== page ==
Date Archives

May 2011

Cisco OfficeExtend AP600

Cisco recently announced their OfficeExtend AP600 which is expected to hit FCS in June ’11. I’ve been fortunate to receive one of these for testing and experimenting with and here are some of the things that I’ve learned about the AP so far. This is not mean to be an all encompassing post regarding OfficeExtend solutions, if you have yet to setup OfficeExtend on your WLAN network please refer to my other post “Cisco OfficeExtend – Always Connected” for the ins and outs. So without further stalling lets get into the gotchas associated with these APs.

Initial Configuration

The OEAP600 differs from the previous in how you set it up, but the difference is a positive move! The OEAP600 is a functioning NAT router for your network. This AP can be used as a DHCP server for the personal side network. The OEAP600 ships with a default 10.0.0.0/24 network and is set as 10.0.0.1. To log into the AP the default credentials are admin/admin. Once logged in you can make changes to the DHCP server, personal SSID, and other settings. Check out some of the AP screens below:

 

Primary Controller Setup

With the 1131’s and 1142’s when you wanted to use them as OfficeExtend APs it was a somewhat tedious process of bringing them online, converting to HREAP, setting the checkbox for OfficeExtend, changing the primary to a public address, and testing on an external network. With the OEAP600 you now simply login to the web based GUI and enter in the public address for the WLC as shown below. The OEAP600 does not come with a serial console which takes away one of the troubleshooting tools used when debugging a failed WLC join. Cisco has replaced the serial console cable with a web based event log viewer that can be used to watch the join process.


 

 

 

 

 

WLAN Setup

There are some important caveats to take note of when setting up the SSIDs on the OEAP600. The first caveat that I ran into was that when the AP is placed in the default-group the WLAN index needs to be less than 8. Also the OEAP600 will only broadcast 2 corporate SSIDs, this is determined by either the lowest index values or by AP Group settings. Originally I was told that only WLANs with an index of 1 or 2 would be enabled on the OEAP600 so it’s nice to hear that there is a way (AP Groups) enable other indexes without recreating all of your SSIDs. Most all of my installs typically look like the following as to pre-stage the install for OfficeExtend: WLAN index 1 is the internal secure network, WLAN index 2 is voice, WLAN index 10 is the guest network. By setting up the WLANs in this way I can be assured that the correct networks will be enabled on the OEAP600.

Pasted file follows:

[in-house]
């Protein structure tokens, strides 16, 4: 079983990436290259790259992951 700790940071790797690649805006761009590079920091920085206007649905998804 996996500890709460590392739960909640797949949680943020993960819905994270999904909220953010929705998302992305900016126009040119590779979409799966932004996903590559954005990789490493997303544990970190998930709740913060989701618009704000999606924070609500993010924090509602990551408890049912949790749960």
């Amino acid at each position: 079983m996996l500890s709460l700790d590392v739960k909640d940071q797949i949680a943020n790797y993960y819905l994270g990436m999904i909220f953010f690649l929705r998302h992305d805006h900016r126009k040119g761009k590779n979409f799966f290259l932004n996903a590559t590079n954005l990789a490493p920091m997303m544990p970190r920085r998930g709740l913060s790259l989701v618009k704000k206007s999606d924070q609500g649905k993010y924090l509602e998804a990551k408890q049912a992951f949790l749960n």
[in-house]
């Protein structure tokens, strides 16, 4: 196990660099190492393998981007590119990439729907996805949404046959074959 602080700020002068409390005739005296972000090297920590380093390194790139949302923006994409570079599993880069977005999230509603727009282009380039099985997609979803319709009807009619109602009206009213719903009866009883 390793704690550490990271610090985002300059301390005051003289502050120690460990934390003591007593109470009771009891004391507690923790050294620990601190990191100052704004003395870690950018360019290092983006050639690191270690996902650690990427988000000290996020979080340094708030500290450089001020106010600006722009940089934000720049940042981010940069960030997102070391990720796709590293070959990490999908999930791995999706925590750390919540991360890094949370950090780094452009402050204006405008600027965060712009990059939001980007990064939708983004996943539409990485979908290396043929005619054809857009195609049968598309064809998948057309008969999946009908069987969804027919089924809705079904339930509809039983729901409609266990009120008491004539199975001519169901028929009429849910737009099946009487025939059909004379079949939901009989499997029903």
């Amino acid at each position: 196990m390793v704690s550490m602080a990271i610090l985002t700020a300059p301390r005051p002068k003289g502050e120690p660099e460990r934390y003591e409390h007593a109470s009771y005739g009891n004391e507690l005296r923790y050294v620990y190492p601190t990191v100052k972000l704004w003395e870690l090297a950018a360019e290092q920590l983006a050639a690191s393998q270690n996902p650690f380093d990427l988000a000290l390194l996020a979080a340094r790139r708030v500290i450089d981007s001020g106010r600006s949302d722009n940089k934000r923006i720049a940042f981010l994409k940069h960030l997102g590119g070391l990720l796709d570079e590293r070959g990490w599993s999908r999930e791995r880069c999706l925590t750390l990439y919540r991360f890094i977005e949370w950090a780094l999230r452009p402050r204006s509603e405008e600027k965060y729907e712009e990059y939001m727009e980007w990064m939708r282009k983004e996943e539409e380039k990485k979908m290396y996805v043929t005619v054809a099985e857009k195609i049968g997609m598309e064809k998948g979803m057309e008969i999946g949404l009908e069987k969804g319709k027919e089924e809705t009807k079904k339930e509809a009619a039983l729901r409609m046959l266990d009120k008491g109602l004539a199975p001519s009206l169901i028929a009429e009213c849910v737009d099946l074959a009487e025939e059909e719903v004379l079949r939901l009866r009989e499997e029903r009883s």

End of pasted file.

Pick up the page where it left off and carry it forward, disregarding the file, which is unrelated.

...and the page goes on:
Another caveat that I found was when I testing my voice network. OEAP600’s cannot use CCKM on their WLANs, as you may know CCKM is preferred for voice networks due to its fast roaming abilities. So remember when setting up your voice network to only have it support 802.1x, your internal anchor WLAN can support CCKM seen as this setting does not need to match in order for the Mobility Tunnel to come up. It’s also important to note that the OEAP600 does not support inter-band roaming on the 792x wireless IP Phones. You will be required to support a single frequency (most likely 5GHz) in an employees home office environment or be aware that there will be dropped audio packets when switching from 2.4Ghz to 5Ghz or vice-versa.

RemoteLAN Setup